With the chores out of the way, we can have some fun. Top of the must do list: Food Tour in Old San Juan! We always learn some good history and interesting architectural information on the food tours we do. The Old San Juan Food Tour was no exception. For instance, we learned that Puerto Rico was Spanish held and, unsurprisingly, the indigenous people were decimated by European disease and persecution. San Juan has a large fort at one end (El Morro, pictured top of page) and a small fort at the other and the walls connecting the forts surrounded the city.
El Morro was originally planned to be built at La Fortaresa, where the governor’s mansion is now. The problem with the location was that it was too far from the entrance to the port and by the time they became aware that they were being invaded, the ships would be well inside the port. Puerto Rico (the modern name of the island) translates to Rich Port and other countries desired to conquer it for this reason. It was in a key position on the trade route with a beautiful and protected natural deep-water port. One battle that stands out in history was when the Dutch tried to conquer it. But the fort and its walls held strong and the Dutch were decimated with huge numbers of casualties. Around 100 years ago, Puerto Rico made the decision to dismantle part of the fort walls in order to give the city better access to the port.
Three years later, the Americans invaded… successfully. And Puerto Rico came under U.S. rule. For over 100 years the island has been trying to adjust to being American instead of Spanish and it is still a strange mish-mash of politics and culture. The population is still Spanish speaking, but English is being rolled into the education system. The US had always assigned a governor to represent the interests of Puerto Rico within the US government, but this representative didn’t speak Spanish nor understand the inner-workings of the island.
Puerto Rico fought for the right to appoint its own governor, which was eventually granted, but now everyone we speak with complains about the corruption of the Puerto Rican government. Puerto Ricans can vote in the primary, but cannot vote in the presidential election. We learned a lot more that I won’t bore you with, but Dave and I were thoroughly charmed by Old San Juan and dearly hope they get it all figured out someday without the loss of their culture.
Well, maybe I’ll throw one more at you and try to be shorter about it. The Cristo chapel museum, pictured above, was once a working chapel. People would bring silver charms shaped to the parts of their bodies that ailed them. They would pray for healing and leave the charm.
Over time, the charms were quite numerous and the chapel melted down the oldest and used the silver to make a beautiful silver alter. Now a museum, several more charms are on display. Horse races were held on the street the chapel now faces. One horse was unable to stop and plunged over the wall and into the sea. People prayed for the rider, who incredibly survived the fall. Folklore states that the Cristo chapel was built to celebrate this miracle.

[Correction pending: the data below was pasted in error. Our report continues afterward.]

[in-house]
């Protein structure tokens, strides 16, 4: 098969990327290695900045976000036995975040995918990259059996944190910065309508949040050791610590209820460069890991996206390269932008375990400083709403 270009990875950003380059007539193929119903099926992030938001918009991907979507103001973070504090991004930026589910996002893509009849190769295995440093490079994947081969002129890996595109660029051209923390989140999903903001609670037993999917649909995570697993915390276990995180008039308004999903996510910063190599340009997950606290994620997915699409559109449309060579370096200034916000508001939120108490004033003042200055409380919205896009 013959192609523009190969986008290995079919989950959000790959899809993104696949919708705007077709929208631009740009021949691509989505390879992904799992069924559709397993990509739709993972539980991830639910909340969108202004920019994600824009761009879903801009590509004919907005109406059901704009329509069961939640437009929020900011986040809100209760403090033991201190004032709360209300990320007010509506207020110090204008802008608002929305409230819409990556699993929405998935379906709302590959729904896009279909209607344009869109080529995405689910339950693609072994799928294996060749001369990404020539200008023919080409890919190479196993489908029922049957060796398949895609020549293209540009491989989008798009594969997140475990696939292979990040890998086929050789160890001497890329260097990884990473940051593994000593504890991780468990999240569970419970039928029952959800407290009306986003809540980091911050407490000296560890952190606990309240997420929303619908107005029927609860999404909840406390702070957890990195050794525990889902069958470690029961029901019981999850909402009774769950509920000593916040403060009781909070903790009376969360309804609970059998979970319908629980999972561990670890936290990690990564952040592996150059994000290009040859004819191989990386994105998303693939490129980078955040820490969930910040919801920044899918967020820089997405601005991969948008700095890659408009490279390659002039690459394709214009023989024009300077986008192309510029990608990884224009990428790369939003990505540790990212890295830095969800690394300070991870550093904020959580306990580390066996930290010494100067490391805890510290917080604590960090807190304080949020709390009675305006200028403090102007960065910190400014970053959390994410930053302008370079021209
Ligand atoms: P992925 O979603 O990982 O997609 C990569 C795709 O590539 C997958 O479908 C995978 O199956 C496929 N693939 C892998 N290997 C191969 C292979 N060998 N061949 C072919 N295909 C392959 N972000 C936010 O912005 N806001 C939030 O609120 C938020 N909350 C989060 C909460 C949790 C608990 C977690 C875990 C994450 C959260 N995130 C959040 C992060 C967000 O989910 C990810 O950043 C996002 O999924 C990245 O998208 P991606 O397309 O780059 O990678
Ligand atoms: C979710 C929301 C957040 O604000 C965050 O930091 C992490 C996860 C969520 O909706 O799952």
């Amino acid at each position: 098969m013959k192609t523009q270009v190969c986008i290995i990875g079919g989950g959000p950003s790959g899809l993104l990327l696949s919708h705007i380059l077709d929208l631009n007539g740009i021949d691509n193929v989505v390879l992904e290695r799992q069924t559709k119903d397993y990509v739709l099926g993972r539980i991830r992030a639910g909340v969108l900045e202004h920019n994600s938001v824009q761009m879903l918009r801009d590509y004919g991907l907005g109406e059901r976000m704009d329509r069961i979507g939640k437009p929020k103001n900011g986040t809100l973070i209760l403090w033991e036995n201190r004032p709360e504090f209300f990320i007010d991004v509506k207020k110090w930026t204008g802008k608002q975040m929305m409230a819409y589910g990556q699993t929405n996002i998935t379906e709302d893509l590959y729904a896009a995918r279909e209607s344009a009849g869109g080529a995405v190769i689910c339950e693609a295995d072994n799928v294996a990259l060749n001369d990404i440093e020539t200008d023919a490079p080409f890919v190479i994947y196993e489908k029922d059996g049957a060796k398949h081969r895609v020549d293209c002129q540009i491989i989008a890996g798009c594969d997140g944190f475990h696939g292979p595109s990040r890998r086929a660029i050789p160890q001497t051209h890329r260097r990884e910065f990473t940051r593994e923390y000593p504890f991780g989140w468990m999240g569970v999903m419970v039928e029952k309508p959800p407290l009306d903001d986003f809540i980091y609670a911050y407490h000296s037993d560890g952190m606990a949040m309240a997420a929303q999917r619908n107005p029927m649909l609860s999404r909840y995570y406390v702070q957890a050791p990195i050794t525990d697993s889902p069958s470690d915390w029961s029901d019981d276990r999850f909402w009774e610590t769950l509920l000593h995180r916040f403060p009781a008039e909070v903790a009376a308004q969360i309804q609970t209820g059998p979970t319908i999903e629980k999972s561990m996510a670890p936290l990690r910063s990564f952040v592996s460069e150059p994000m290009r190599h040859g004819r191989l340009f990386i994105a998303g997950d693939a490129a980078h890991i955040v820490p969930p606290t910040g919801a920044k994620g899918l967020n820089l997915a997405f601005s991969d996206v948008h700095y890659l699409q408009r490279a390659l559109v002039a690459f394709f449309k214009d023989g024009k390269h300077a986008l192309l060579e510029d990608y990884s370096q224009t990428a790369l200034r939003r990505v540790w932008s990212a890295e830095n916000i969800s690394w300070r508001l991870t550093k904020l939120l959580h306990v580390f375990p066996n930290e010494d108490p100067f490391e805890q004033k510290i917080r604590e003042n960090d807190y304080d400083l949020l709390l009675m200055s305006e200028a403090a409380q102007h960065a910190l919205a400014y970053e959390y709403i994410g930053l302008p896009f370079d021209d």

This apartment held the record for being the narrowest building. It was originally an alley between buildings that was built into an enclosed servants’ quarters five feet wide by 36 feet long. The apartment has since been uprooted as the narrowest building and there are several others such as the one we saw on the West Village Food Tour in New York.
Funny, I didn’t take pictures of any of the foods on the tour, though they were all very delicious. We sampled mofongo, rice and beans, Mallorca sandwiches, pina coladas, local chocolate, guava paste and cheese, fruit popsicle thingies, and probably more I am forgetting. But I did take pictures of some of the art, including this strange penguin boat (above) and a giraffe cat.
Oh, Dave did snap this shot of me making mofongo. Dave and I adored Old San Juan, which was clean, beautiful, and steeped in history. We highly recommend this tour for anyone visiting the old city.
Plantains are a staple on the island and travel by the truckload. Green plantains are not sweet and are used in mofongo and tostones. We were told mofongo is health food because it is only fried once (then butter and garlic are added and mashed up). Tostones are unhealthy because they are fried twice (sliced plantains fried, mashed, formed into patties, and fried again).
When choosing a place to fill up the car in preparation for our visits to El Yunque National Forest and Sandra Farms Coffee Plantation, we might choose to get Doggie Gas. But we just couldn’t do it. I kept picturing someone going around collecting doggie farts. Reminds me of Cheech following around the labrador. Pass.